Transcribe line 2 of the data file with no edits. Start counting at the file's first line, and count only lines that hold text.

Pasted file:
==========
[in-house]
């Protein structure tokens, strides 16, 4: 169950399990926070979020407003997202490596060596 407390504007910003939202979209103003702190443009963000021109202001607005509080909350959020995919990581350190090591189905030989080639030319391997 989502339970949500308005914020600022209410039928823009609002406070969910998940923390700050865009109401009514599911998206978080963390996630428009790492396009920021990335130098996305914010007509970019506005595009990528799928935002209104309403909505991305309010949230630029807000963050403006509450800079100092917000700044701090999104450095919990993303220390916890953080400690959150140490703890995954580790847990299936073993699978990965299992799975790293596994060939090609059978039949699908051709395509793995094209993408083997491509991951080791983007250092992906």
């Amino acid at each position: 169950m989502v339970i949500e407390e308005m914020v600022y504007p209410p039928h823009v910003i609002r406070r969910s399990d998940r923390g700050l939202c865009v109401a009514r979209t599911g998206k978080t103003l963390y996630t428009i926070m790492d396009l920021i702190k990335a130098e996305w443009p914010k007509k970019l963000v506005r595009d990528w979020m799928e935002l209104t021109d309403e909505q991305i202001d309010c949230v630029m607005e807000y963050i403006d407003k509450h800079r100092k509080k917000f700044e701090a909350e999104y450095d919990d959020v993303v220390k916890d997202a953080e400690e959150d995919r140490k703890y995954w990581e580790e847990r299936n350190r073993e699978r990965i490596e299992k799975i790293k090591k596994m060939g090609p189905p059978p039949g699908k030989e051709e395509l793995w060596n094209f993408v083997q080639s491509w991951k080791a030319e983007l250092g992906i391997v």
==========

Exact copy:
């Protein structure tokens, strides 16, 4: 169950399990926070979020407003997202490596060596 407390504007910003939202979209103003702190443009963000021109202001607005509080909350959020995919990581350190090591189905030989080639030319391997 989502339970949500308005914020600022209410039928823009609002406070969910998940923390700050865009109401009514599911998206978080963390996630428009790492396009920021990335130098996305914010007509970019506005595009990528799928935002209104309403909505991305309010949230630029807000963050403006509450800079100092917000700044701090999104450095919990993303220390916890953080400690959150140490703890995954580790847990299936073993699978990965299992799975790293596994060939090609059978039949699908051709395509793995094209993408083997491509991951080791983007250092992906």